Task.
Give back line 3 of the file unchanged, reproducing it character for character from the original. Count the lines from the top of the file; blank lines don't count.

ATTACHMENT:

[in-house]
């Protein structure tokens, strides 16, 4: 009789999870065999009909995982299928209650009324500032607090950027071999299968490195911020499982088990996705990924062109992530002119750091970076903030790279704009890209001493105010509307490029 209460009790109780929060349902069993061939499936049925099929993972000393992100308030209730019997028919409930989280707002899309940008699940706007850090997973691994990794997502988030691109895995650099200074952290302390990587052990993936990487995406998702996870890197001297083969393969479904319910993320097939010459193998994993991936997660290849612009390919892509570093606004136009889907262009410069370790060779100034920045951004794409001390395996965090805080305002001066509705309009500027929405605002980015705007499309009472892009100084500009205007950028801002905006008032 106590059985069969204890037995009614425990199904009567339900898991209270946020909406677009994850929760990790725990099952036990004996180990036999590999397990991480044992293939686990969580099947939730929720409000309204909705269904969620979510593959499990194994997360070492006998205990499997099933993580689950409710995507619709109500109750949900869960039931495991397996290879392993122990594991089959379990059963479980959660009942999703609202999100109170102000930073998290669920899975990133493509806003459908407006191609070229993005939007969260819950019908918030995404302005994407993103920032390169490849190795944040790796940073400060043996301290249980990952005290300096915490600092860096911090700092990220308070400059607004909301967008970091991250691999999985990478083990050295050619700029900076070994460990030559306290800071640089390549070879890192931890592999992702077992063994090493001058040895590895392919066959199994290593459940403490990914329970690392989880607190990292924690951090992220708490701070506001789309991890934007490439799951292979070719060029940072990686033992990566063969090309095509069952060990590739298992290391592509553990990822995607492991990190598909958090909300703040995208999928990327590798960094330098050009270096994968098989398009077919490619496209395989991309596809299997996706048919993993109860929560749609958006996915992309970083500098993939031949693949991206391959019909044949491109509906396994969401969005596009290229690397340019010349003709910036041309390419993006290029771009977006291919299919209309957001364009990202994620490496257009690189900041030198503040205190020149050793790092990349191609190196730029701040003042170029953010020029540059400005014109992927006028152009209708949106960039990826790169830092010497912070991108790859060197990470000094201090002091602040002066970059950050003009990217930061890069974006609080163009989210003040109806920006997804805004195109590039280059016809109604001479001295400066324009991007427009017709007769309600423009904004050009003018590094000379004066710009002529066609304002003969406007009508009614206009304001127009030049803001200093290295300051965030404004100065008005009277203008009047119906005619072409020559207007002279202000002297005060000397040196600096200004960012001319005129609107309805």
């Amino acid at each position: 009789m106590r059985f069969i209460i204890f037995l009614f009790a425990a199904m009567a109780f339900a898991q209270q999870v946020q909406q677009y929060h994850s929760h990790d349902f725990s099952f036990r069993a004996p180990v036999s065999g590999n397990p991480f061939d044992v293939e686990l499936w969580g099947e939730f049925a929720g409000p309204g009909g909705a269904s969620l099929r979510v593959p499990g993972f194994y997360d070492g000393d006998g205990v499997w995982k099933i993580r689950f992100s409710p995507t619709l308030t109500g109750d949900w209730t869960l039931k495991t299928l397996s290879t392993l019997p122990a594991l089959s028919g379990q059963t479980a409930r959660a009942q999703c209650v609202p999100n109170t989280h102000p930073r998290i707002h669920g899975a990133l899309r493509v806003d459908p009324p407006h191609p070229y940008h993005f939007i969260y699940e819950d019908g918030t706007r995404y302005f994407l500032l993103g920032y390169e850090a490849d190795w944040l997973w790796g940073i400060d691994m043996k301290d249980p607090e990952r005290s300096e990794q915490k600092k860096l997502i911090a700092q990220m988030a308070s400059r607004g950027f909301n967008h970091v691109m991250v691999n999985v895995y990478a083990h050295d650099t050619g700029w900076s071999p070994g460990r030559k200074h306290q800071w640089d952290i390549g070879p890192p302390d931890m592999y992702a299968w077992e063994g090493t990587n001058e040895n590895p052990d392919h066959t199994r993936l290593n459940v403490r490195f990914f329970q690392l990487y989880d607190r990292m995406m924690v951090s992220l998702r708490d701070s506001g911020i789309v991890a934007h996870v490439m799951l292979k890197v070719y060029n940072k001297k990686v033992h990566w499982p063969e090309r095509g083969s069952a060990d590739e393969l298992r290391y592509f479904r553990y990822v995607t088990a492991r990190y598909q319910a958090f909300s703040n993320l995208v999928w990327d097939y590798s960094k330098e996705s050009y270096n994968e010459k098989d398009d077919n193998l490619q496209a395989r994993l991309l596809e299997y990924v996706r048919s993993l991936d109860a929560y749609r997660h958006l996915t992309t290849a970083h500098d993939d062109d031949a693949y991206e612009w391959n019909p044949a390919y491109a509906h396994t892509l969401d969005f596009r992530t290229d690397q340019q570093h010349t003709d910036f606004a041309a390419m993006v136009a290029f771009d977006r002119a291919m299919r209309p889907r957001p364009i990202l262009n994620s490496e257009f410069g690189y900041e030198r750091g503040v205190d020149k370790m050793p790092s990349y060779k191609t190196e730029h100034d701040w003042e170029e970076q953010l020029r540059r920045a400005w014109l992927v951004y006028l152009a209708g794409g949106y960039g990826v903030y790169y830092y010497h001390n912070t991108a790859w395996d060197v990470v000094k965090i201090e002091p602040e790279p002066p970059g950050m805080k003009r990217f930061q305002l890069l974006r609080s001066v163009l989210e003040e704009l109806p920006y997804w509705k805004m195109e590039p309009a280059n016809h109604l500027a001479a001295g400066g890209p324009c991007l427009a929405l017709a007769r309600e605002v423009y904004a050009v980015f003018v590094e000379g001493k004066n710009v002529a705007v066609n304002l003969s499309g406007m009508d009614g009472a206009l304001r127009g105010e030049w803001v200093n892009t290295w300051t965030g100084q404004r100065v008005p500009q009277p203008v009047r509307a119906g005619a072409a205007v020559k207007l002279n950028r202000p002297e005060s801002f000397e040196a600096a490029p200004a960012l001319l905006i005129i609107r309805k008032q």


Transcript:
């Amino acid at each position: 009789m106590r059985f069969i209460i204890f037995l009614f009790a425990a199904m009567a109780f339900a898991q209270q999870v946020q909406q677009y929060h994850s929760h990790d349902f725990s099952f036990r069993a004996p180990v036999s065999g590999n397990p991480f061939d044992v293939e686990l499936w969580g099947e939730f049925a929720g409000p309204g009909g909705a269904s969620l099929r979510v593959p499990g993972f194994y997360d070492g000393d006998g205990v499997w995982k099933i993580r689950f992100s409710p995507t619709l308030t109500g109750d949900w209730t869960l039931k495991t299928l397996s290879t392993l019997p122990a594991l089959s028919g379990q059963t479980a409930r959660a009942q999703c209650v609202p999100n109170t989280h102000p930073r998290i707002h669920g899975a990133l899309r493509v806003d459908p009324p407006h191609p070229y940008h993005f939007i969260y699940e819950d019908g918030t706007r995404y302005f994407l500032l993103g920032y390169e850090a490849d190795w944040l997973w790796g940073i400060d691994m043996k301290d249980p607090e990952r005290s300096e990794q915490k600092k860096l997502i911090a700092q990220m988030a308070s400059r607004g950027f909301n967008h970091v691109m991250v691999n999985v895995y990478a083990h050295d650099t050619g700029w900076s071999p070994g460990r030559k200074h306290q800071w640089d952290i390549g070879p890192p302390d931890m592999y992702a299968w077992e063994g090493t990587n001058e040895n590895p052990d392919h066959t199994r993936l290593n459940v403490r490195f990914f329970q690392l990487y989880d607190r990292m995406m924690v951090s992220l998702r708490d701070s506001g911020i789309v991890a934007h996870v490439m799951l292979k890197v070719y060029n940072k001297k990686v033992h990566w499982p063969e090309r095509g083969s069952a060990d590739e393969l298992r290391y592509f479904r553990y990822v995607t088990a492991r990190y598909q319910a958090f909300s703040n993320l995208v999928w990327d097939y590798s960094k330098e996705s050009y270096n994968e010459k098989d398009d077919n193998l490619q496209a395989r994993l991309l596809e299997y990924v996706r048919s993993l991936d109860a929560y749609r997660h958006l996915t992309t290849a970083h500098d993939d062109d031949a693949y991206e612009w391959n019909p044949a390919y491109a509906h396994t892509l969401d969005f596009r992530t290229d690397q340019q570093h010349t003709d910036f606004a041309a390419m993006v136009a290029f771009d977006r002119a291919m299919r209309p889907r957001p364009i990202l262009n994620s490496e257009f410069g690189y900041e030198r750091g503040v205190d020149k370790m050793p790092s990349y060779k191609t190196e730029h100034d701040w003042e170029e970076q953010l020029r540059r920045a400005w014109l992927v951004y006028l152009a209708g794409g949106y960039g990826v903030y790169y830092y010497h001390n912070t991108a790859w395996d060197v990470v000094k965090i201090e002091p602040e790279p002066p970059g950050m805080k003009r990217f930061q305002l890069l974006r609080s001066v163009l989210e003040e704009l109806p920006y997804w509705k805004m195109e590039p309009a280059n016809h109604l500027a001479a001295g400066g890209p324009c991007l427009a929405l017709a007769r309600e605002v423009y904004a050009v980015f003018v590094e000379g001493k004066n710009v002529a705007v066609n304002l003969s499309g406007m009508d009614g009472a206009l304001r127009g105010e030049w803001v200093n892009t290295w300051t965030g100084q404004r100065v008005p500009q009277p203008v009047r509307a119906g005619a072409a205007v020559k207007l002279n950028r202000p002297e005060s801002f000397e040196a600096a490029p200004a960012l001319l905006i005129i609107r309805k008032q």